Siemens SIMATIC S7

Fork me on GitHub

Siemens SIMATIC S7

The S7 adapter which comes with ioBroker is based on Snap7. Snap7 will be installed during the first time installation of the adapter and handles the TCP/IP communication between the S7 PLC and ioBroker.

Steckbrief

LOGO

aktuelle Version  0.2.4
letzte Änderung  29.10.2015
Vorrausetzungen  -/-
Entwickler  smilling_Jack
Stichworte  Siemens, S7
Github icon_link Link
Platform Javascript/Node.js
License MIT

Detailed description

The S7 adapter which comes with ioBroker is based on Snap7. Snap7 will be installed during the first time installation of the adapter and handles the TCP/IP communication between the S7 PLC and ioBroker.
So it is mandatory that the S7 is equipped with an Ethernet interface (integrated or external CP) in order to communicate over TCP/IP with the hardware ioBroker is running on.
As a prerequisite the user has to know the basics about TCP/IP communication and he/ she has to be able to configure the S7 PLC with the Step7 software. But that shouldn’t be a challenge for someone considering to linking an S7 to ioBroker.


Installation

This guide is based on the following configuration:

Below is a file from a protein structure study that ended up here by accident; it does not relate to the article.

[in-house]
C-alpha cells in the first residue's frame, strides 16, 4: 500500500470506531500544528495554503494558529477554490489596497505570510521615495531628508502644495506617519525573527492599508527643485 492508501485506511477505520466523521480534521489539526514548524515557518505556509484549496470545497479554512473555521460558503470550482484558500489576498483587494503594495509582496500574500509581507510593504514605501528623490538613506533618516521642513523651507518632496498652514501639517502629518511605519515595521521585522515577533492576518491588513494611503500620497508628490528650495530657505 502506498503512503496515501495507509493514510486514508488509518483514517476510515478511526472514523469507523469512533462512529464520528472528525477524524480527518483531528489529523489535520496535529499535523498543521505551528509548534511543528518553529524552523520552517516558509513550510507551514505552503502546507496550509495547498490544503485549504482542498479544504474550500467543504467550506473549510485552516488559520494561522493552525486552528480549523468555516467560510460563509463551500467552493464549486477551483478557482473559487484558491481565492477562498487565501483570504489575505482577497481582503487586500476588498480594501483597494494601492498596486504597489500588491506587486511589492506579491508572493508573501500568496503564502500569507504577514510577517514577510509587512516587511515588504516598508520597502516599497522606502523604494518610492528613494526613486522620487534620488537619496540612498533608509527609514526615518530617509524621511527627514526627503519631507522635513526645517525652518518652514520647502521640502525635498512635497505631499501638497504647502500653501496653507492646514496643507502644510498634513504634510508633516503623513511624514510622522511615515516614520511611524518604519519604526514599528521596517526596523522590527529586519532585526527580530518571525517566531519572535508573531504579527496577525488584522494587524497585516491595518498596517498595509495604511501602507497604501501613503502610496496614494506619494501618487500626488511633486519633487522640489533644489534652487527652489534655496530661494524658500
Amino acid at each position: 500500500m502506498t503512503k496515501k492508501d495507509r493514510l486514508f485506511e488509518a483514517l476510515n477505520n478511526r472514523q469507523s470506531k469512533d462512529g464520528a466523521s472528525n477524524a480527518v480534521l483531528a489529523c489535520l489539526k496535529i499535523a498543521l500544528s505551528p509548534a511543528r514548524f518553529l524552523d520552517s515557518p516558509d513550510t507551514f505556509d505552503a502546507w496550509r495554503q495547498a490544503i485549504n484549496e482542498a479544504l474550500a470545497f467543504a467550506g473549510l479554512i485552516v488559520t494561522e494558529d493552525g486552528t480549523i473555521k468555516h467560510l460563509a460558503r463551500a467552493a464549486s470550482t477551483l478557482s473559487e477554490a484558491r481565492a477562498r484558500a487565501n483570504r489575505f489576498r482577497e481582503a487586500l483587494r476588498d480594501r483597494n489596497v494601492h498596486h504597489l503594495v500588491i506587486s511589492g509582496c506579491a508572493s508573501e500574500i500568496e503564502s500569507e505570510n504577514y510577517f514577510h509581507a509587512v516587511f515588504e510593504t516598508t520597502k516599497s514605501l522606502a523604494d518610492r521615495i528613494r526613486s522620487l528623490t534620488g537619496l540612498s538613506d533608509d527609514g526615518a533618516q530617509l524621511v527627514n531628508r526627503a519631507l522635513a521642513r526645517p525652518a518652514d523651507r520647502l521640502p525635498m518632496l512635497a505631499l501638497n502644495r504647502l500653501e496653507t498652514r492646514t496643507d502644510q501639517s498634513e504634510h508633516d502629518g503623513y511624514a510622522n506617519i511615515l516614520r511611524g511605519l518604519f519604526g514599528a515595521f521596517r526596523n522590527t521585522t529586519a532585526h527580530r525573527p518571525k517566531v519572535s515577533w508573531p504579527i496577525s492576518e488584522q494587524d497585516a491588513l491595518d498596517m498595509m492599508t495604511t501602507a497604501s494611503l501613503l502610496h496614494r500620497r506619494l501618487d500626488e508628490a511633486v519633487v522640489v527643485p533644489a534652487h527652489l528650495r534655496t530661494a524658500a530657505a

• S7-315 with integrated Ethernet interface
  • Raspberry Pi 2, ioBroker running under Debian GNU/Linux 7.8 (wheezy)
  • IP address range 192.168.1.xxx
  • PC running:
    • Spread sheet tool like MS Excel, Apache Open Office
    • Google Chrome Browser
    • Step7 V5.5 SP4 HF5

needed additional document: Download

Communication through Data Blocks (DBs)

This guide describes the communication between ioBroker and the S7 PLC through data blocks. Ideally dedicated DBs can be generated for the communication. The DBs have to be integrated in the code running in the S7. The advantage with that approach is that you can be sure that you won’t overwrite data accidentally for example in an instance data block which could lead to unwanted or unexpected reactions in your S7 software.

If you have to use existing data blocks due to memory restrictions or that you can not do any modification to the S7 software, make sure that you populate the relevant data to ioBroker only in order to avoid conflicts.

Generate communication DBs

We are going to work with 4 DBs:

·         DB20 – Binary values sent from ioBroker to the S7 (digital input from an S7 view)

·         DB21 – Binary values sent to ioBroker from the S7 (digital output from an S7 view)

·         DB22 – Real values sent from ioBroker to the S7 (analog input from an S7 view)

·         DB23 – Real values sent to ioBroker from the S7 (analog output from an S7 view)

The DBs will be generated using a spread sheet with one table per data block.

adapter_en_s7_tabelle_1

Preparation of DB20 – Binary values sent from ioBroker to the S7

adapter_en_s7_tabelle_3zoom61_black

Column A through M are based on the structure in ioBroker and have to be filled in by the user based on the S7 software. You might want to make use of parts of the S7 symbol table (copy – paste). In column O the code for the S7 DB is derived from the content in column A through M.